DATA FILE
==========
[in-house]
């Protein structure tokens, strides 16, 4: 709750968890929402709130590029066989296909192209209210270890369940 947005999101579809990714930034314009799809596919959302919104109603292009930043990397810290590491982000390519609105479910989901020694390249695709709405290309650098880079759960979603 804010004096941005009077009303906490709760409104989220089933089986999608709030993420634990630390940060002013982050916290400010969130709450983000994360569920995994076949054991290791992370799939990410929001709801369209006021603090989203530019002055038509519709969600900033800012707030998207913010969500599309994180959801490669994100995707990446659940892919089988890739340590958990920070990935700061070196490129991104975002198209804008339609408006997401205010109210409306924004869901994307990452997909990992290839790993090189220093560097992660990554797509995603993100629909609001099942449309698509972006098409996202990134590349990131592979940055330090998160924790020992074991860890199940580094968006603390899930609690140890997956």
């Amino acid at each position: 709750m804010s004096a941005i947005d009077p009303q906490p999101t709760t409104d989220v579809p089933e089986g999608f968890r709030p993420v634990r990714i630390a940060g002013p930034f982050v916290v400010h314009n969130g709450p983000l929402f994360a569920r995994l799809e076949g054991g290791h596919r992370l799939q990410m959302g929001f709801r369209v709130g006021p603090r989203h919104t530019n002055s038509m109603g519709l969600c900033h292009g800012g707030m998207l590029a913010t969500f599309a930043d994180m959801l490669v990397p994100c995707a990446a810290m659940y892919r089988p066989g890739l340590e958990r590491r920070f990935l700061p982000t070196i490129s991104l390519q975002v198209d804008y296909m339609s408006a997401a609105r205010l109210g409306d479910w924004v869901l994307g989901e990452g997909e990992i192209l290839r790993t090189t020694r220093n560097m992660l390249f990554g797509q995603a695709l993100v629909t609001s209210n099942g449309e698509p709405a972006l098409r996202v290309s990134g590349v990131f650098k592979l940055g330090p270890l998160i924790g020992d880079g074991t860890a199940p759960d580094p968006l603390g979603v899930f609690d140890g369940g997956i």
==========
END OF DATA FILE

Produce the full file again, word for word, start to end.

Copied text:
[in-house]
């Protein structure tokens, strides 16, 4: 709750968890929402709130590029066989296909192209209210270890369940 947005999101579809990714930034314009799809596919959302919104109603292009930043990397810290590491982000390519609105479910989901020694390249695709709405290309650098880079759960979603 804010004096941005009077009303906490709760409104989220089933089986999608709030993420634990630390940060002013982050916290400010969130709450983000994360569920995994076949054991290791992370799939990410929001709801369209006021603090989203530019002055038509519709969600900033800012707030998207913010969500599309994180959801490669994100995707990446659940892919089988890739340590958990920070990935700061070196490129991104975002198209804008339609408006997401205010109210409306924004869901994307990452997909990992290839790993090189220093560097992660990554797509995603993100629909609001099942449309698509972006098409996202990134590349990131592979940055330090998160924790020992074991860890199940580094968006603390899930609690140890997956």
């Amino acid at each position: 709750m804010s004096a941005i947005d009077p009303q906490p999101t709760t409104d989220v579809p089933e089986g999608f968890r709030p993420v634990r990714i630390a940060g002013p930034f982050v916290v400010h314009n969130g709450p983000l929402f994360a569920r995994l799809e076949g054991g290791h596919r992370l799939q990410m959302g929001f709801r369209v709130g006021p603090r989203h919104t530019n002055s038509m109603g519709l969600c900033h292009g800012g707030m998207l590029a913010t969500f599309a930043d994180m959801l490669v990397p994100c995707a990446a810290m659940y892919r089988p066989g890739l340590e958990r590491r920070f990935l700061p982000t070196i490129s991104l390519q975002v198209d804008y296909m339609s408006a997401a609105r205010l109210g409306d479910w924004v869901l994307g989901e990452g997909e990992i192209l290839r790993t090189t020694r220093n560097m992660l390249f990554g797509q995603a695709l993100v629909t609001s209210n099942g449309e698509p709405a972006l098409r996202v290309s990134g590349v990131f650098k592979l940055g330090p270890l998160i924790g020992d880079g074991t860890a199940p759960d580094p968006l603390g979603v899930f609690d140890g369940g997956i």